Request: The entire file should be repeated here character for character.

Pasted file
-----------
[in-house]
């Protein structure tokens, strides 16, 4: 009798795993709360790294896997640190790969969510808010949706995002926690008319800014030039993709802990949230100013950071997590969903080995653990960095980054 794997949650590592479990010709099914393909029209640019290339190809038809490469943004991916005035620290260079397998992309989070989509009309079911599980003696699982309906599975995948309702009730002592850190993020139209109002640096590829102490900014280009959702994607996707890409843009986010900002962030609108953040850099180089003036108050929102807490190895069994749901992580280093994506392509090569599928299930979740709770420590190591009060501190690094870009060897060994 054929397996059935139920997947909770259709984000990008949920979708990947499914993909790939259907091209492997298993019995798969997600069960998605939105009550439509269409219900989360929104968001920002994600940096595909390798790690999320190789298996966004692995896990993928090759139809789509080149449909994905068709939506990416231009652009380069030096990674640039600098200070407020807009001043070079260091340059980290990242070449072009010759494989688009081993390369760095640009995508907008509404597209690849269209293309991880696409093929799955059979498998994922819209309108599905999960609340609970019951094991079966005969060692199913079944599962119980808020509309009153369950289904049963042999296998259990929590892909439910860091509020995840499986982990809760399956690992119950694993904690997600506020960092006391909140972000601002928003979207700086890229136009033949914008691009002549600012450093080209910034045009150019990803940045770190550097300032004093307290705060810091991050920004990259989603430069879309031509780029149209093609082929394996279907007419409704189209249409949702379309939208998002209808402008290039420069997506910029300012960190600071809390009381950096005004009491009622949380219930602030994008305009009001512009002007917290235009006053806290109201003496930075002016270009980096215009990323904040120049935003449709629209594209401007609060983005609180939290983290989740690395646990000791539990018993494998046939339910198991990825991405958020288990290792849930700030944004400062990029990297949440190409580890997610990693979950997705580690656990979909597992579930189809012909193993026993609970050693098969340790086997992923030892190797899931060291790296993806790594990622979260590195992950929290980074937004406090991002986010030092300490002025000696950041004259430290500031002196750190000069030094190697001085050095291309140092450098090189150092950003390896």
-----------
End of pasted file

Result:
[in-house]
């Protein structure tokens, strides 16, 4: 009798795993709360790294896997640190790969969510808010949706995002926690008319800014030039993709802990949230100013950071997590969903080995653990960095980054 794997949650590592479990010709099914393909029209640019290339190809038809490469943004991916005035620290260079397998992309989070989509009309079911599980003696699982309906599975995948309702009730002592850190993020139209109002640096590829102490900014280009959702994607996707890409843009986010900002962030609108953040850099180089003036108050929102807490190895069994749901992580280093994506392509090569599928299930979740709770420590190591009060501190690094870009060897060994 054929397996059935139920997947909770259709984000990008949920979708990947499914993909790939259907091209492997298993019995798969997600069960998605939105009550439509269409219900989360929104968001920002994600940096595909390798790690999320190789298996966004692995896990993928090759139809789509080149449909994905068709939506990416231009652009380069030096990674640039600098200070407020807009001043070079260091340059980290990242070449072009010759494989688009081993390369760095640009995508907008509404597209690849269209293309991880696409093929799955059979498998994922819209309108599905999960609340609970019951094991079966005969060692199913079944599962119980808020509309009153369950289904049963042999296998259990929590892909439910860091509020995840499986982990809760399956690992119950694993904690997600506020960092006391909140972000601002928003979207700086890229136009033949914008691009002549600012450093080209910034045009150019990803940045770190550097300032004093307290705060810091991050920004990259989603430069879309031509780029149209093609082929394996279907007419409704189209249409949702379309939208998002209808402008290039420069997506910029300012960190600071809390009381950096005004009491009622949380219930602030994008305009009001512009002007917290235009006053806290109201003496930075002016270009980096215009990323904040120049935003449709629209594209401007609060983005609180939290983290989740690395646990000791539990018993494998046939339910198991990825991405958020288990290792849930700030944004400062990029990297949440190409580890997610990693979950997705580690656990979909597992579930189809012909193993026993609970050693098969340790086997992923030892190797899931060291790296993806790594990622979260590195992950929290980074937004406090991002986010030092300490002025000696950041004259430290500031002196750190000069030094190697001085050095291309140092450098090189150092950003390896």